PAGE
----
V. Ryan 2010


Isometric drawing is way of presenting designs/drawings in three dimensions. In order for a design to appear three dimensional, a 30 degree angle is applied to its sides. The cube opposite, has been drawn in isometric projection.

Designs drawn in isometric projection are normally drawn precisely using drawing equipment. However, designers find ‘free hand’ sketching in isometric projection useful.

The mobile phone / music player opposite, has been sketched in free hand isometric projection. It allows the designer to draw in 3D quickly and with a reasonable degree of accuracy. The design is still drawn at a 30 degree angle, although this is estimated, rather than drawn with graphics equipment.

Limited colour/shade has been added to the menu of the phone. This means that the sketch is not presented entirely as a ‘plain’ design.

These drawings are quick sketches, that allow the designer to put his / her thoughts down on paper rapidly. This helps him/her develop an idea or design concept quickly, without the need for complex drawings, at an early stage in the design process.

In early meetings with a client, the designer can display 3D drawings of this type in order to ascertain if the design is developing the way the client wants.
Drawing in isometric projection, normally means drawing very accurately using traditional drawing equipment. This includes using T-Square, set squares and measuring accurately.

The isometric drawing seen opposite has been drawn precisely, using skills learned through hours of practice. When these skills have been developed, sketching in isometric becomes second nature.
Designers use ‘exploded’ views, often drawn in isometric projection, to show parts of products that are hidden from sight. For example, all the parts of the pen, drawn below, can be seen because it has been taken apart using the drawing technique called 'Exploded Isometric Projection'.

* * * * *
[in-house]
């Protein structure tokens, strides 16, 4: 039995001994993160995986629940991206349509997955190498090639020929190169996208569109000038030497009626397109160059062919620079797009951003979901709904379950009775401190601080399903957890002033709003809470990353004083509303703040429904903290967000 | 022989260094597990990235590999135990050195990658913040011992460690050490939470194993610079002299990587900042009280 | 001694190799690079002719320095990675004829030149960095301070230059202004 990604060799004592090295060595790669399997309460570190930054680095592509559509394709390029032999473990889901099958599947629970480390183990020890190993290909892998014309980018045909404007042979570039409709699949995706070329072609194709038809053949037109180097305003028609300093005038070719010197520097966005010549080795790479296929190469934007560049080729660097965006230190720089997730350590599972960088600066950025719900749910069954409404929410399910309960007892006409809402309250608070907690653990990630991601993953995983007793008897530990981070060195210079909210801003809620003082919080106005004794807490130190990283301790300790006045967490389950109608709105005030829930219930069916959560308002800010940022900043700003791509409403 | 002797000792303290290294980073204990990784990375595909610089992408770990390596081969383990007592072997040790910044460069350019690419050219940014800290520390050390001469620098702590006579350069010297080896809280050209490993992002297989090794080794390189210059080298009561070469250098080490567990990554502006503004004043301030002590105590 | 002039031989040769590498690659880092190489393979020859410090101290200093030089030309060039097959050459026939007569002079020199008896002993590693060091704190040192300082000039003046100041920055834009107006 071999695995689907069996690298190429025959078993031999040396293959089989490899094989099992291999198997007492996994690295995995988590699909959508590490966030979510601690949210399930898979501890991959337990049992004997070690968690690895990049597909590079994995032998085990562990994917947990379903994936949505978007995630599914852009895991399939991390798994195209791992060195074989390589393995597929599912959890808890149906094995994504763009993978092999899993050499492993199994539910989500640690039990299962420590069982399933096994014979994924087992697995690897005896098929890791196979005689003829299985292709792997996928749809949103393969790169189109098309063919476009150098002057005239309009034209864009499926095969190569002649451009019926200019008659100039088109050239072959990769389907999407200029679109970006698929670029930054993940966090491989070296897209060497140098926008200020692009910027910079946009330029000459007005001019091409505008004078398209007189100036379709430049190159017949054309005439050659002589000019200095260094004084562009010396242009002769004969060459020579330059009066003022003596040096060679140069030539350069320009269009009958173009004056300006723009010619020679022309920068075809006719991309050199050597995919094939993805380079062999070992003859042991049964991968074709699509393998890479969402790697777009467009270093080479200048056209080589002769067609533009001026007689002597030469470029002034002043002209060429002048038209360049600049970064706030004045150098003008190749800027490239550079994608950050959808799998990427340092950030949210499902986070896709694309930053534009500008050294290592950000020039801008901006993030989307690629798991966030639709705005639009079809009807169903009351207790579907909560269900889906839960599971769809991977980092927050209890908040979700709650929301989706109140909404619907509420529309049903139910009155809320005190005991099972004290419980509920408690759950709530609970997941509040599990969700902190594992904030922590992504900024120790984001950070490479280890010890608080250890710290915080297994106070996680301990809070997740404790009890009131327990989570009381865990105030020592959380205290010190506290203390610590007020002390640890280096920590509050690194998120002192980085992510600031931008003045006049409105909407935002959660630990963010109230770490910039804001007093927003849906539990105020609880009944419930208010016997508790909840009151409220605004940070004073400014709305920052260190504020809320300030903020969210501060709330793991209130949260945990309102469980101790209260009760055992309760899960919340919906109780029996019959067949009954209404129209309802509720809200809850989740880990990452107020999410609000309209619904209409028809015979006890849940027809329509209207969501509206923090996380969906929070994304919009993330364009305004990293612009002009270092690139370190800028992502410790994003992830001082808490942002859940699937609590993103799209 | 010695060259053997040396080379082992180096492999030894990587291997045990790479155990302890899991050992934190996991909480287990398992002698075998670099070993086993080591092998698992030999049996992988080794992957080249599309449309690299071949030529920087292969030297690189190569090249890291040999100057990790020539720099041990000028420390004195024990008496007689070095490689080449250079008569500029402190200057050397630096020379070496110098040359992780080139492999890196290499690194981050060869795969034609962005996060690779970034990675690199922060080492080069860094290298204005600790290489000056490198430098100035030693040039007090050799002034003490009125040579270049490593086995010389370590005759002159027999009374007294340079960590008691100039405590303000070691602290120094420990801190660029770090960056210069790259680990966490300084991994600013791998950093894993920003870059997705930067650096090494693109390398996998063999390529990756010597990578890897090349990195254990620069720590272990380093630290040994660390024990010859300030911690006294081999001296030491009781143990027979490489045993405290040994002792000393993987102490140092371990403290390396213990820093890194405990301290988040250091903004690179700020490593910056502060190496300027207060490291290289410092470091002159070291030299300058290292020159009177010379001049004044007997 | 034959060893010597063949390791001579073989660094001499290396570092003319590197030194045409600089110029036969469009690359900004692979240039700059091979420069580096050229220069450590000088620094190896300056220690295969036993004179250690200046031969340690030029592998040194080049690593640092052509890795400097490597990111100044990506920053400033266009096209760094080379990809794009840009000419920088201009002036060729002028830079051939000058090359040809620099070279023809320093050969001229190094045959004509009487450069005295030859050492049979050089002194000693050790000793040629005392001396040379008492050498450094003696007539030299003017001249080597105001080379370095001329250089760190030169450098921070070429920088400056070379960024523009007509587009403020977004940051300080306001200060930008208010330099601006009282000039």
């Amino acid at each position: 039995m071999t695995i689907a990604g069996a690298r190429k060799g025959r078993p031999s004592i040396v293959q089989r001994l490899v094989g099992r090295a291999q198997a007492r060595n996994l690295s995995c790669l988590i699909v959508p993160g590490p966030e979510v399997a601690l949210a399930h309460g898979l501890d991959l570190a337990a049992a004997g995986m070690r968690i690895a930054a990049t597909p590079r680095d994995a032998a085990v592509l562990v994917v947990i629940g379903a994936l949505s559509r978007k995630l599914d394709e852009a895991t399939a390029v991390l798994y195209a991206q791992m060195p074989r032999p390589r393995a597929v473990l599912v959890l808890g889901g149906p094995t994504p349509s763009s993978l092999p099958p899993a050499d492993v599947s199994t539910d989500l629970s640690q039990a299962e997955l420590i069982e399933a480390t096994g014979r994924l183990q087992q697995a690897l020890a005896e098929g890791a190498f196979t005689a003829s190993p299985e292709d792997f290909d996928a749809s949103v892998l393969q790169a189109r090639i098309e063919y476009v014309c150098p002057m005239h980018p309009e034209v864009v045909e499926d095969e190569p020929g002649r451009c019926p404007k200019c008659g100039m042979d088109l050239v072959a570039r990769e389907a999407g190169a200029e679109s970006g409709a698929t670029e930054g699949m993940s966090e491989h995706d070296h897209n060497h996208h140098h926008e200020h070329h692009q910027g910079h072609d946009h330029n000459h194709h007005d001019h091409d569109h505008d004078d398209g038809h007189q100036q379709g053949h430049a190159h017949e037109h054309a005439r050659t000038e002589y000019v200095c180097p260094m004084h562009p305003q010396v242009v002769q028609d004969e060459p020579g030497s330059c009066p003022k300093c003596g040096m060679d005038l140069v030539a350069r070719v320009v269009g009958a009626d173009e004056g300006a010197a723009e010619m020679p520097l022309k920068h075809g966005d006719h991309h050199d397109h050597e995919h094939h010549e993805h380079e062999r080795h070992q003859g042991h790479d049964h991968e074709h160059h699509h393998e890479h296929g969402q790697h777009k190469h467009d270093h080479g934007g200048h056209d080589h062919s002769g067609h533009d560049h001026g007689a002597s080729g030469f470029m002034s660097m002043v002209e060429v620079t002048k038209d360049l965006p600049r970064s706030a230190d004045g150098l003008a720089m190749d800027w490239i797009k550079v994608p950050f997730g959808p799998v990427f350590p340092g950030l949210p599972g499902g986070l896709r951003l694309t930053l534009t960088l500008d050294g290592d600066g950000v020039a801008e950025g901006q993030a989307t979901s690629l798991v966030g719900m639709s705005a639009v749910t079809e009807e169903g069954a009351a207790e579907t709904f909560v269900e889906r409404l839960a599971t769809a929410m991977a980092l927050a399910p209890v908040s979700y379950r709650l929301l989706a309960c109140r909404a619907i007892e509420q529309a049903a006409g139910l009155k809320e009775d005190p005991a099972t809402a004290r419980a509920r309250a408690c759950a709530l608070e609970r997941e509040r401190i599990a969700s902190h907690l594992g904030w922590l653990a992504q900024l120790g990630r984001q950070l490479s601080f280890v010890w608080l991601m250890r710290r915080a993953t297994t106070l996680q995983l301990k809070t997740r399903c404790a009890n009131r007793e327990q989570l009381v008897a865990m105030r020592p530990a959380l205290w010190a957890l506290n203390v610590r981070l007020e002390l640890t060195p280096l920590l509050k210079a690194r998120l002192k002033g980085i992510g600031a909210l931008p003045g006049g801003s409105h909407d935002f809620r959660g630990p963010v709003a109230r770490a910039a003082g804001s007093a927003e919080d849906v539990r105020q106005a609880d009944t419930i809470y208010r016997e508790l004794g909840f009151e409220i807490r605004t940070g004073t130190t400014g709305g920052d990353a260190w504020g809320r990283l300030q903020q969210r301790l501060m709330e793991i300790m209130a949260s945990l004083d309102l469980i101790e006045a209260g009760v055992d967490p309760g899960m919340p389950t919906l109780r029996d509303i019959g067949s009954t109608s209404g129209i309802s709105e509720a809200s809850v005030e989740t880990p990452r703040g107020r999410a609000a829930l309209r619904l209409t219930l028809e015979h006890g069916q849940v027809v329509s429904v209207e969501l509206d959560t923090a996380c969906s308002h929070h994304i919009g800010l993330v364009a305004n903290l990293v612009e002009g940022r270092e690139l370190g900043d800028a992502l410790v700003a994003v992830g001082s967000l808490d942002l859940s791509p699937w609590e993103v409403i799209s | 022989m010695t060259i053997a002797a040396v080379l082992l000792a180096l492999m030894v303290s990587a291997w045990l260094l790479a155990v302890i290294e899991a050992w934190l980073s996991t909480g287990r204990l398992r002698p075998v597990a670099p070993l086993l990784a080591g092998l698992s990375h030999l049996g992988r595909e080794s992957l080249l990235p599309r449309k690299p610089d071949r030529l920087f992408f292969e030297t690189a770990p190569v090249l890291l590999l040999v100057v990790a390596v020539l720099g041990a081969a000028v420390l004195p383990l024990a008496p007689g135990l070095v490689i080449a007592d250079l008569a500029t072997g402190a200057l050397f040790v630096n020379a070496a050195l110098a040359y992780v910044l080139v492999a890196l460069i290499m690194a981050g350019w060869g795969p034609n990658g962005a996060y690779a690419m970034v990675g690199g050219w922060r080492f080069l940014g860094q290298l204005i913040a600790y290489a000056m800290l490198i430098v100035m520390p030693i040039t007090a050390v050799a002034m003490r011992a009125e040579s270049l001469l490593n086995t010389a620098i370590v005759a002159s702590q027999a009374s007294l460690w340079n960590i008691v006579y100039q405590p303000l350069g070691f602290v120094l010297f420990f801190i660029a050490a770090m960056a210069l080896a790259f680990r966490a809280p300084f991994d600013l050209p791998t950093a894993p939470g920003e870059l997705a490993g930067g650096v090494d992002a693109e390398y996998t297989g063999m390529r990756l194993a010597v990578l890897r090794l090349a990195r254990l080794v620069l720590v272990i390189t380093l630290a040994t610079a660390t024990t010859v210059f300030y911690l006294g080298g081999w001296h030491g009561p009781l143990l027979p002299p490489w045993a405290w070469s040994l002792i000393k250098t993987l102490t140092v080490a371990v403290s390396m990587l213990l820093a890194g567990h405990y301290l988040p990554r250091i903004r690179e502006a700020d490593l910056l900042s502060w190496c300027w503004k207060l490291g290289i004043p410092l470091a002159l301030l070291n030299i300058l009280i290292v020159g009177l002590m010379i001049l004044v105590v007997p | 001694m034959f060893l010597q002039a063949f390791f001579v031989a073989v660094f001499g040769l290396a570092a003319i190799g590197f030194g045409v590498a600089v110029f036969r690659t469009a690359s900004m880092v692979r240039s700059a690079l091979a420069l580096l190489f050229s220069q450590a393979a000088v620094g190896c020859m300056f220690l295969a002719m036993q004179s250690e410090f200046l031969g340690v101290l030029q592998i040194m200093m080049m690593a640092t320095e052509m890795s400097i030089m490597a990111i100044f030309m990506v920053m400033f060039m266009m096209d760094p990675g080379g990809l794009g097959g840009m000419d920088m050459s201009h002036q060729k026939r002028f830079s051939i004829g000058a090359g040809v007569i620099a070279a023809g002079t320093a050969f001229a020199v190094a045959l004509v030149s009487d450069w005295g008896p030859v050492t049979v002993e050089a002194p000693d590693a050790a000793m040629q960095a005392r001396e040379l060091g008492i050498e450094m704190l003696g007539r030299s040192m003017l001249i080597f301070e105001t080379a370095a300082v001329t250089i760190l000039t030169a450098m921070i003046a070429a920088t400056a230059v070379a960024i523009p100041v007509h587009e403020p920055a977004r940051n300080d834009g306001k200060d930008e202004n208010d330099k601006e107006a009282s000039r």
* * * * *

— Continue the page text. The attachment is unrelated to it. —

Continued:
With exploded isometric projection, all the parts are in line with each other, along a centre line. This is drawn precisely through the centre of the product being drawn.

With a normal isometric drawing, all the parts are in their assembled positions. This means that vital hidden detail cannot be seen.
Designers also use exploded views to explain their designs to clients/customers and manufacturers. Furthermore, exploded views of products are often supplied to customers, who in turn assemble the product. A good example of this is 'knock down' furniture. When the flat pack is opened, an instruction sheet or booklet explains how the furniture is assembled, often in the form of isometric exploded views.
The drawings seen below, were supplied with an instruction booklet. They are two of numerous diagrams drawn in isometric projection. They help explain how the cabinet and all its component parts are assembled, to form the finished product.

These are accurate drawings constructed by a designer, that explain how the product he/she has designed is assembled.

Isometric Projection - An Explanation

Isometric Projection - Summary

Isometric Circles and Cylinders

Isometric Cube Exercise 1

Isometric Cube Exercise 2

Isometric Personal Stereo Exercise 2

Printing in Isometric Exercise 3

Isometric Diskette Exercise 4

Drawing a Mobile Phone in Isometric Projection - Page One

Drawing a Mobile Phone in Isometric Projection - Page Two